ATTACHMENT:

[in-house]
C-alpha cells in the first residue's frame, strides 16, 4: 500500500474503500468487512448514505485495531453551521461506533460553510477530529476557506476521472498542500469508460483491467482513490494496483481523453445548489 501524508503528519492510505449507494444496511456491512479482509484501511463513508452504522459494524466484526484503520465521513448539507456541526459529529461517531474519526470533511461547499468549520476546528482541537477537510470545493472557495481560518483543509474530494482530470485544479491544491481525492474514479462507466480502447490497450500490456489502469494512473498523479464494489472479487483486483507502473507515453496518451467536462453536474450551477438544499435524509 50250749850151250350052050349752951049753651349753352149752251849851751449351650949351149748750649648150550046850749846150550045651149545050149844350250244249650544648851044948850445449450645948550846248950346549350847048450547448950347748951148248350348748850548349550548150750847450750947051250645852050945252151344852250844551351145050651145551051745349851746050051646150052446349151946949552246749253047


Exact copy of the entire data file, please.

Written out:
[in-house]
C-alpha cells in the first residue's frame, strides 16, 4: 500500500474503500468487512448514505485495531453551521461506533460553510477530529476557506476521472498542500469508460483491467482513490494496483481523453445548489 501524508503528519492510505449507494444496511456491512479482509484501511463513508452504522459494524466484526484503520465521513448539507456541526459529529461517531474519526470533511461547499468549520476546528482541537477537510470545493472557495481560518483543509474530494482530470485544479491544491481525492474514479462507466480502447490497450500490456489502469494512473498523479464494489472479487483486483507502473507515453496518451467536462453536474450551477438544499435524509 50250749850151250350052050349752951049753651349753352149752251849851751449351650949351149748750649648150550046850749846150550045651149545050149844350250244249650544648851044948850445449450645948550846248950346549350847048450547448950347748951148248350348748850548349550548150750847450750947051250645852050945252151344852250844551351145050651145551051745349851746050051646150052446349151946949552246749253047